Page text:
EU Strategy towards Post-Soviet De Facto States
Abstract: De facto states constitute an interesting anomaly in the international system of sovereign states. No matter how long their control of claimed territory has lasted or how effective their capacities to provide governmental services to its population are, they fail to achieve international recognition. In the post-Soviet space, this is the case of Abkhazia, South Ossetia, Nagorno-Karabakh and Transnistria. Popescu (2007) defines the EU’s interests in relation to these de facto states in three ways: reducing (fi nancial) dependence on Russia by diversifying development opportunities, strengthening the EU’s reputation and spreading of European values, creating links between conflicting parties and promoting their mutual reconciliation. Current EU strategy toward unrecognized states is based on strict emphasis on the territorial integrity of Georgia, Moldova and Azerbaijan. This is expressed not only in public statements by leaders of the EU member states, but also in the absence of European Neighbourhood Policy Action plans for de facto states. Based on secondary literature and fi eld research I claim, this policy leads to a low level of development opportunities for the de facto states through foreign direct investments, international trade, development aid or remittances. These external factors of development should play an important role in fulfi lling the EU’s desired goals. It is worth considering whether the current EU strategy towards de facto states in post-Soviet space is appropriate and if it would not be better to replace it with another one, which would more likely support the diversification of development opportunities of de facto states, would contribute to peace negotiations of protracted conflicts and which would be more suitable for promoting EU values and interests in this part of the world.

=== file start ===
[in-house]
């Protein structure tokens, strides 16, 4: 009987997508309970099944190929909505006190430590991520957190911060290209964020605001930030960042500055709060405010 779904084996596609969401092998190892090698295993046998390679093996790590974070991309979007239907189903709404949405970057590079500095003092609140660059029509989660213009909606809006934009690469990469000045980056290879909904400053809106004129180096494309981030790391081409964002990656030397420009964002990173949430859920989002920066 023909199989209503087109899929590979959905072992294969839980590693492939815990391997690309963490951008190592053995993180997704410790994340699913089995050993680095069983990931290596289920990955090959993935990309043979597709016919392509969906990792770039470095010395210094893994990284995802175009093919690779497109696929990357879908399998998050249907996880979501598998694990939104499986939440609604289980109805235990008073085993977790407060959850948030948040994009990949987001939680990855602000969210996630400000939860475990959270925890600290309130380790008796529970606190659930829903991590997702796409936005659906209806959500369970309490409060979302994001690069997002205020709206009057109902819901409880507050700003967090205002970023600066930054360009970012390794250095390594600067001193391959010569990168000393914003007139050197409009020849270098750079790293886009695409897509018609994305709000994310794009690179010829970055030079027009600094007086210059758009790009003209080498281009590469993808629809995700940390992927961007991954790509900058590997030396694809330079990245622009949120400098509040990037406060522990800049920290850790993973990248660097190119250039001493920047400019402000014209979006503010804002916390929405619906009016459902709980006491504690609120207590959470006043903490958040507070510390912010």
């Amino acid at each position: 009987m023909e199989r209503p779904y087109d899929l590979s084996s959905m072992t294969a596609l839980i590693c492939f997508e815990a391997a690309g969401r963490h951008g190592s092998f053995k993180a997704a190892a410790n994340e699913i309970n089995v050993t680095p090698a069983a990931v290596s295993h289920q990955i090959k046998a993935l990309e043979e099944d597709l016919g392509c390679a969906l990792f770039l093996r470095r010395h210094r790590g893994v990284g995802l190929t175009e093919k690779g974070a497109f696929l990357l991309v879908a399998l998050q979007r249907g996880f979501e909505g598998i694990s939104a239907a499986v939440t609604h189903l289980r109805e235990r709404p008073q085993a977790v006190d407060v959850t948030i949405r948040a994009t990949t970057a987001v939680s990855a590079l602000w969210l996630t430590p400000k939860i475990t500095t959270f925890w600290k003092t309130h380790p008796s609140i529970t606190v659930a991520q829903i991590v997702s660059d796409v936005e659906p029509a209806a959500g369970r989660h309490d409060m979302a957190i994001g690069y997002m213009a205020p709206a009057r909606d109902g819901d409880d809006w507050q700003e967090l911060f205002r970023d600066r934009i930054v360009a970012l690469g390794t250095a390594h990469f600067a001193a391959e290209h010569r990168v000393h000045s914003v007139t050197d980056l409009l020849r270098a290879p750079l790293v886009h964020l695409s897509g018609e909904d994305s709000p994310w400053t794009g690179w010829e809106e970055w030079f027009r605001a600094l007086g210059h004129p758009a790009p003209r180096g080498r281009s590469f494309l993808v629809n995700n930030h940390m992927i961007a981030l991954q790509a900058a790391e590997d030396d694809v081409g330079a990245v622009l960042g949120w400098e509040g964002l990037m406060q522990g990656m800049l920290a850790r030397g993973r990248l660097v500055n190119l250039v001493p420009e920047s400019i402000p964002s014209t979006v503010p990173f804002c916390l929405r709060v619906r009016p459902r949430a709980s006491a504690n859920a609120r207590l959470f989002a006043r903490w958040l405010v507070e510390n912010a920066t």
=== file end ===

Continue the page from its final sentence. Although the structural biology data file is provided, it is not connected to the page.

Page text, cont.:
Keywords: De facto states, EU strategy, development, European Neighbourhood Policy, Post-Soviet area